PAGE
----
A couple of days ago, Dan called me to come quickly. Since Dan doesn’t do much of anything in a rush, I thought maybe something was wrong. When I got to his side, he shushed me and directed me to look out the window, where a deer was just finishing the final moments of giving birth, pushing out a placenta and stooping over to check her creation and tend to the new life. We watched for a while, trying to be as quiet as possible, not wanting to disturb the precious moment. We snapped a couple of blurry photos using the long lens, and eventually, the new mother took a few cautious steps away and began to nibble at some nearby leaves, which were probably still drenched from the rainstorm that had passed through only a short time before, probably just as she began her labor.
I can’t stop thinking of how perfect the moment was and how fortunate for Dan to have happened to look out the window at the sloping field below and see the flick of a white tail just at the edge of a thicket. And what a special moment that he chose to share it with me, knowing how much it would mean. It’s just one more reason for feeling lucky about being here in this place at this time, even though it’s not quite where I expected to be right now. There is purpose and beauty everywhere, even in the mundane things like the moments after a hard rain and the glimpse of a distant doe.
Last night, we were talking about meditation and how hard it is to do because our minds are constantly in a state of flux, like hummingbirds flitting from one flower to the next in a garden so big that even thinking about it is completely overwhelming. We talked about how important it is to just focus on the one breath you’re taking right now – at this very moment, and then you can focus on the one that comes after that, and after that until, suddenly, like flipping a switch or tapping the silk top hat with a wand, a state of nothingness that is mediation magically occurs, and you feel both completely filled and totally empty simultaneously. This is a magic trick I would like to achieve, and the numerous efforts I’ve made to accomplish this mysterious feat of psycho-physical perfection make me feel dumber and dumber and more and more inept. How hard can achieving nothingness be, I wonder? Why is doing or thinking nothing so hard, when so many of my thoughts are not worth the energy it took to hatch them?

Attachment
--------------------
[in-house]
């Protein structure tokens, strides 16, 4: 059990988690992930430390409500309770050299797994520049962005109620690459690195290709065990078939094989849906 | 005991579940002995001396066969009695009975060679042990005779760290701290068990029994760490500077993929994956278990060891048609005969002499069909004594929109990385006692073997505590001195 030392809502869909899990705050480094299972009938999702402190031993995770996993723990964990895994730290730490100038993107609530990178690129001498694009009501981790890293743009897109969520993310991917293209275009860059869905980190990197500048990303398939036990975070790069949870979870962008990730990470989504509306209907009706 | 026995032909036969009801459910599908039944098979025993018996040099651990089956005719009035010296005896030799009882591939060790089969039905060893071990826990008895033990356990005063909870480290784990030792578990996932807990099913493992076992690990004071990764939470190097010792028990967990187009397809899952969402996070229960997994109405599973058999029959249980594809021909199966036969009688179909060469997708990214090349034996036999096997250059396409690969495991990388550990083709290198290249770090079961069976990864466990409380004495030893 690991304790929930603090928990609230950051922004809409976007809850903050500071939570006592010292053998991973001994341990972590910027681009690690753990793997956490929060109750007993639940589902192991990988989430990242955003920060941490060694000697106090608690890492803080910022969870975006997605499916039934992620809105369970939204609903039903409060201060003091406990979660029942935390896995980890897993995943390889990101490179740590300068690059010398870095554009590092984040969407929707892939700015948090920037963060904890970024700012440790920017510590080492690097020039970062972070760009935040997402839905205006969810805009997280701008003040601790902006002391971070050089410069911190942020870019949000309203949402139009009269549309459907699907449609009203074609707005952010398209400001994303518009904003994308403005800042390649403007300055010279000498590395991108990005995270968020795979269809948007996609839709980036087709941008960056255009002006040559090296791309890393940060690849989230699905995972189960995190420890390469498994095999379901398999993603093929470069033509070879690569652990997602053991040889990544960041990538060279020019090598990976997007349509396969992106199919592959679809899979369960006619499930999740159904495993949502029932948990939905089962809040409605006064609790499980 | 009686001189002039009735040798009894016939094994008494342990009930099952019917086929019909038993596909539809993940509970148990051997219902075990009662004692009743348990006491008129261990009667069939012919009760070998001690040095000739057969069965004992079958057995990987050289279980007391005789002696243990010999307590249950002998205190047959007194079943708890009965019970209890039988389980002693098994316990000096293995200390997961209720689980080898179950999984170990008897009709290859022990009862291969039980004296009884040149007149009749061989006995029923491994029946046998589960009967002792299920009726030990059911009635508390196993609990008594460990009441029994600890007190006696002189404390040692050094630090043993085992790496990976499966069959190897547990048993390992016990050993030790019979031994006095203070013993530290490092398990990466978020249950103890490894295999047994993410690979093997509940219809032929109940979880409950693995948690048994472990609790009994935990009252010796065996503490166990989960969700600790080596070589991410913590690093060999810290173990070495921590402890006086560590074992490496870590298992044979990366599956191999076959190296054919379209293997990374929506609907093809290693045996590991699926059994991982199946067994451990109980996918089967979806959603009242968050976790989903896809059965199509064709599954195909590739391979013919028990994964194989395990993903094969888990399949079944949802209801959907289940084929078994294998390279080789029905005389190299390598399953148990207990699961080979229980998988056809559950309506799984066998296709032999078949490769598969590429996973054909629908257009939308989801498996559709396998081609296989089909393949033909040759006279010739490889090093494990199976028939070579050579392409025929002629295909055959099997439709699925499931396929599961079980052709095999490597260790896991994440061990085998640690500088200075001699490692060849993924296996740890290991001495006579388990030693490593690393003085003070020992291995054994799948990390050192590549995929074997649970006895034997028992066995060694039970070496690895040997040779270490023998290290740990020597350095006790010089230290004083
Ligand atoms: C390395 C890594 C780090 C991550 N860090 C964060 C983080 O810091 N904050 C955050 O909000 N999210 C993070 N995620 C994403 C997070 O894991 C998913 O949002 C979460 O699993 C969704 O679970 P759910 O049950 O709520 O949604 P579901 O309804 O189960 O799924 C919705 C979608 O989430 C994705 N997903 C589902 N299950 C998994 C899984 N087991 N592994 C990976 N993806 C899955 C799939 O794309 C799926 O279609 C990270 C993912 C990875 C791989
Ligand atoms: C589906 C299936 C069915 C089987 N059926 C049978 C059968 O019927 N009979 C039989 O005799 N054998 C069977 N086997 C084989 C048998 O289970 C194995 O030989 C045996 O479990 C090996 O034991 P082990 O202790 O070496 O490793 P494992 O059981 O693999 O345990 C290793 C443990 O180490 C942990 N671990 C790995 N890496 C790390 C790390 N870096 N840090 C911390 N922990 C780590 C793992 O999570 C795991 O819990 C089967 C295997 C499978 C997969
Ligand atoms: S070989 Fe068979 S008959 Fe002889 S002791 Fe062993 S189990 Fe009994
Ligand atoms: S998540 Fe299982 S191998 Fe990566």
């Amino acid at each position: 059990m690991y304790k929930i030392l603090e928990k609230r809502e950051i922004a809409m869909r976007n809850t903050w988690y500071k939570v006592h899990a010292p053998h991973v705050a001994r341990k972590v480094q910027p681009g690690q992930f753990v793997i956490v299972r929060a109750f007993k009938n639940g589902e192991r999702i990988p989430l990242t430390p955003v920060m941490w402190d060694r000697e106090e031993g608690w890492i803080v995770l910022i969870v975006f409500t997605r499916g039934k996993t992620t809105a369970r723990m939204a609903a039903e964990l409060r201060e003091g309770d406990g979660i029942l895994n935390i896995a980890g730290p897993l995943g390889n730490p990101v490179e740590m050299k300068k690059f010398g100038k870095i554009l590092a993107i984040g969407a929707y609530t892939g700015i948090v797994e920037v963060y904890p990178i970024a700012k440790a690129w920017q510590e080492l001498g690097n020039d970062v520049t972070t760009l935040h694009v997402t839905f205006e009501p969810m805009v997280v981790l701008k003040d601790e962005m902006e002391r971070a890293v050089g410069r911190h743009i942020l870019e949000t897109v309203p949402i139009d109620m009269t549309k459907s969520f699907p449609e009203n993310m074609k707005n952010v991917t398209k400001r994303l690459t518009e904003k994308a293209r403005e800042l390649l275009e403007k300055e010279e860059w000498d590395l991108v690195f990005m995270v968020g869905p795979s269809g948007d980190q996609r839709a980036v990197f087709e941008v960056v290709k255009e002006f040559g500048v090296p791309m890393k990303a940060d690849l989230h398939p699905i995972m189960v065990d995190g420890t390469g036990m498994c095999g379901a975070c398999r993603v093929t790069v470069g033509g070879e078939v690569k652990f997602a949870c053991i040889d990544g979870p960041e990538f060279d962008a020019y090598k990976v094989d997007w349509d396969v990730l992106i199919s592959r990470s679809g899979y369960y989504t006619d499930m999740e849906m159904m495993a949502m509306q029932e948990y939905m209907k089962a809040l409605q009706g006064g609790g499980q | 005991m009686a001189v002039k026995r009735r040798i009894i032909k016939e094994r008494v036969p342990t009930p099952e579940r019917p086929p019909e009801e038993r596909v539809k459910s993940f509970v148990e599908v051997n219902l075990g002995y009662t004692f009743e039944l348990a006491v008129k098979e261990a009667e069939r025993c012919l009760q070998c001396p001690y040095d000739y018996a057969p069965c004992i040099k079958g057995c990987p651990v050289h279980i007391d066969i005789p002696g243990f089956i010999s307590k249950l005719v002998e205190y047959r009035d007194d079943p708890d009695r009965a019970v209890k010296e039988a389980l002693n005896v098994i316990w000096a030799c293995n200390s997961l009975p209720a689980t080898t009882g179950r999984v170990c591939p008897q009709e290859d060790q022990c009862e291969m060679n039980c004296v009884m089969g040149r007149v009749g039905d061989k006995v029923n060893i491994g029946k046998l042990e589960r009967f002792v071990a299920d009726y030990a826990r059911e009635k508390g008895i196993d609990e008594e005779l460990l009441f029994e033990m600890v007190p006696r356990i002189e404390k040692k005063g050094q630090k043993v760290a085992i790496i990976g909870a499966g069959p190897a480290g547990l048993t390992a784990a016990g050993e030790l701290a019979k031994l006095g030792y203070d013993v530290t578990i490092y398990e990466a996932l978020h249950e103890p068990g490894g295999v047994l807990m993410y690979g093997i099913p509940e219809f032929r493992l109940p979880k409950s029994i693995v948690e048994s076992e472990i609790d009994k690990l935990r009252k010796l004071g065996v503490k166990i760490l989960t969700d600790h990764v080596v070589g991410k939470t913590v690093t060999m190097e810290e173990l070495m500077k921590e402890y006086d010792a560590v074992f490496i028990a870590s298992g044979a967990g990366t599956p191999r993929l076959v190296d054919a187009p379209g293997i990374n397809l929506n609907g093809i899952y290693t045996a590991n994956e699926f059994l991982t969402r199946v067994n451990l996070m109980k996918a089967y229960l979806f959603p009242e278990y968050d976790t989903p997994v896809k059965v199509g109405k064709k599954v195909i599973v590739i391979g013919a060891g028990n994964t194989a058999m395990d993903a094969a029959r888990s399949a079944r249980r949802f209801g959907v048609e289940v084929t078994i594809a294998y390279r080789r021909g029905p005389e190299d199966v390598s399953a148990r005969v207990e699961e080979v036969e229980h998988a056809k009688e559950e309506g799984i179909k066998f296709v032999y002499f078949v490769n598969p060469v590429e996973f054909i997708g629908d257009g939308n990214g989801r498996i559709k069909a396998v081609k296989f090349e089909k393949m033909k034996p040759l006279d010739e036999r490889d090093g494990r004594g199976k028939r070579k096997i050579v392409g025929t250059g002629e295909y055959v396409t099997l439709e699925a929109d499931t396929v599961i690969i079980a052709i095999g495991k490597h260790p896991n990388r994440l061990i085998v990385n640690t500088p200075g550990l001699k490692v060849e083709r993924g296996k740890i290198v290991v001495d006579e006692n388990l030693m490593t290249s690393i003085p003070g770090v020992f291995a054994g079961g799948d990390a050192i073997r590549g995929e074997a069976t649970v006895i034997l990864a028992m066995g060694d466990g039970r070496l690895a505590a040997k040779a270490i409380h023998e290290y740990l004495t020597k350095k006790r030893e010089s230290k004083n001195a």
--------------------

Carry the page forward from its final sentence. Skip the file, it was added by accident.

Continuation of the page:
Is meditation the answer to keeping worries at bay, or is meditation just a way to numb the mind and help anesthetize the psyche to help cope and surmount? I wish I knew the answer, just as I wish I knew how a beautiful, lone doe off in the distance knew exactly how to give birth to a perfect little fawn, then trusted enough in the universe to take a few tentative steps away to find something to eat and drink in order to care for and refresh her own weary body and soul. Maybe I’ll never know the answer, and maybe my attempts at meditation will always leave me either in a state of frustration for almost achieving it or in a state of sleep because quieting my mind that much seems to have more of that effect on me than the vistas of clarity opening up that are supposed to occur.
Whatever happens is meant to happen, and whether it’s a chance encounter with the magic of nature or the magical moment when perfect nothingness is achieved, I’m going to try to stay open to it all and appreciate what comes my way, hoping to put my fears aside and being willing to embrace change, uncertainty, and the new adventures that await. And maybe like that doe, I’ll somehow just know the right thing to do to give birth to the perfect future for me.